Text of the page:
The International Institute for Applied Systems Analysis (IIASA) in collaboration with the Fletcher School of Law and Diplomacy, the International Network of Government Science Advice (INGSA) and the Global Network of Science and Technology Advisors in Foreign Ministries, organized a high-level international dialogue on science diplomacy.
In February 2016, the U.S. National Academy of Sciences hosted a meeting that was convened by the Science and Technology Advisers to the Foreign Ministers from Japan, New Zealand, the United Kingdom and the United States. During this meeting the importance of increasing the capacity and capability of Foreign Ministries to address the ever increasing number of issues at the interface of science, technology, and innovation was raised as a key area.
These issues included global challenges such as climate change, but also international trade, development cooperation, the governance of international spaces, as well as crisis management e.g. in the case of pandemics. In particular, the fulfillment of the UN’s Sustainable Development Goals and their ambitious time horizon and how it will require a faster take-up of scientific and technological knowledge in foreign policies, while harnessing the potential of science as a “soft power” in diplomacy. Hosted at IIASA, the event will build on this meeting to create an international dialogue on integrating science and technology advice into Foreign Ministries.
Approximately 30 senior foreign policy experts from around the planet attended, with the dialogue being made up of a mix of presentations, discussions, and training based on case-study exercises, given or moderated by some of the best scholars and practitioners in the field.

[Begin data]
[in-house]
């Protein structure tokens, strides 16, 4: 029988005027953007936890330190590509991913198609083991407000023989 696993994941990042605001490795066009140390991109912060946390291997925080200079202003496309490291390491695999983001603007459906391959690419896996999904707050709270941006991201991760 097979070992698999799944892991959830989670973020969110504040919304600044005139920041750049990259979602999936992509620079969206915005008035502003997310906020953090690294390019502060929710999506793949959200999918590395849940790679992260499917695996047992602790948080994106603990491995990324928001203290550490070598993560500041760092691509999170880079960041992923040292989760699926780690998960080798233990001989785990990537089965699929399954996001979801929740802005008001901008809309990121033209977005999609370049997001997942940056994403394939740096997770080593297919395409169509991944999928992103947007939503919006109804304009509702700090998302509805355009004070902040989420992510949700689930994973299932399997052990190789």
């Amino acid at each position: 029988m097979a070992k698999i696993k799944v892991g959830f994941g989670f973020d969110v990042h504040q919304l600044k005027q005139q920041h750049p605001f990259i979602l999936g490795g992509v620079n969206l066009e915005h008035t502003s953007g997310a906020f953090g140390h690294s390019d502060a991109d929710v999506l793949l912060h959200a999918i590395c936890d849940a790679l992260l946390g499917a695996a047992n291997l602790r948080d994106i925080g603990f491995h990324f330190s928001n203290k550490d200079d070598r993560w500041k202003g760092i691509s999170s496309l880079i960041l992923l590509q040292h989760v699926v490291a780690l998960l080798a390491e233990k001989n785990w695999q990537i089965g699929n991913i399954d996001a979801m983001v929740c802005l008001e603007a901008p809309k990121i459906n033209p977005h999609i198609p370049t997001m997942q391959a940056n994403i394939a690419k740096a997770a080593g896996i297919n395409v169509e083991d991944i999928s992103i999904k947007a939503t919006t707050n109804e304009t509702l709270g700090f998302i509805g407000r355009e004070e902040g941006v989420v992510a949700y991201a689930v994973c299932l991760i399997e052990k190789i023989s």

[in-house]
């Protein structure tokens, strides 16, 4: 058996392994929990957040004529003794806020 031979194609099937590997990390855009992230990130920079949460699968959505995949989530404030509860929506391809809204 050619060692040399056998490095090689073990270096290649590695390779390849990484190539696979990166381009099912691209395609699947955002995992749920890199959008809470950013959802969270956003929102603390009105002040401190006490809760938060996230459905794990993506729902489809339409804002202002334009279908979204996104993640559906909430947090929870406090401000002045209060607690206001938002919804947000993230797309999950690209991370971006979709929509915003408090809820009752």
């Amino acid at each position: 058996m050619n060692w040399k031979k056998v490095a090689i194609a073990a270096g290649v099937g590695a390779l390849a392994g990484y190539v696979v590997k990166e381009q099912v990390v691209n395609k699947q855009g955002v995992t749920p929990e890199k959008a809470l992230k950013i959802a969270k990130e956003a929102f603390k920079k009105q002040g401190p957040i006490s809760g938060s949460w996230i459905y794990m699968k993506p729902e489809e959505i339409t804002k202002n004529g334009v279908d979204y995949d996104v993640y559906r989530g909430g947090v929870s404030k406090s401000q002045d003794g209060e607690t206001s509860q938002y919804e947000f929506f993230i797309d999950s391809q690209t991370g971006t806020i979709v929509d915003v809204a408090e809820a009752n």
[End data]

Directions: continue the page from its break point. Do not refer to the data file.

The opening session of the event took place on 18 October, with introductions from Professor Dr. Pavel Kabat (IIASA Director General and CEO) and Paul Berkman (Professor of Practice in Science Diplomacy, The Fletcher School Tufts University). This was followed by a short video message from H.E. Sebastian Kurz (Federal Minister for Europe, Integration and Foreign Affairs of the Federal Republic of Austria).
Other keynote speakers and panelists included:
William E. Colglazier (Visiting Scientist, AAAS Center for Science Diplomacy and Former Scientific Advisor to the Secretary of State and IIASA Distinguished Visiting Fellow, USA)
Peter Gluckman (Chief Science Adviser to the Prime Minister,Ministry of Foreign Affairs and Trade, New Zealand)
Robin Grimes (Chief Scientific Adviser to the Foreign and Commonwealth Office, United Kingdom)
Rafael M. Grossi (Ambassador of Argentina in Austria and Former Assistant Director-General of the International Atomic Energy Agency (IAEA))
Teruo Kishi (Science and Technology Adviser to the Minister for Foreign Affairs, Ministry of Foreign Affairs, Japan)
Vaughan Turekian (Science and Technology Adviser to the Secretary of State, U.S. Department of State, USA)
The objective of the dialogue was to create opportunities for delivering on national foreign policy priorities by increasing the input of science and technology into policy development and policy implementation in the area of external relations, thus helping officials of Foreign Ministries and diplomats in Embassies to fulfill their tasks.
Highlighted areas where science and technology are impacting the work of Foreign Ministries
Shared experiences and best practices in providing scientific advice to Ministers of Foreign Relations;
Flagged practical issues, such as how to engage with science and get access to the best expertise;
Developed a global network of practitioners.
Each participant had the unique opportunity to be at the very beginning of this global dialogue on science advice to foreign policies, which will hopefully be joined by more and more nations as time progresses.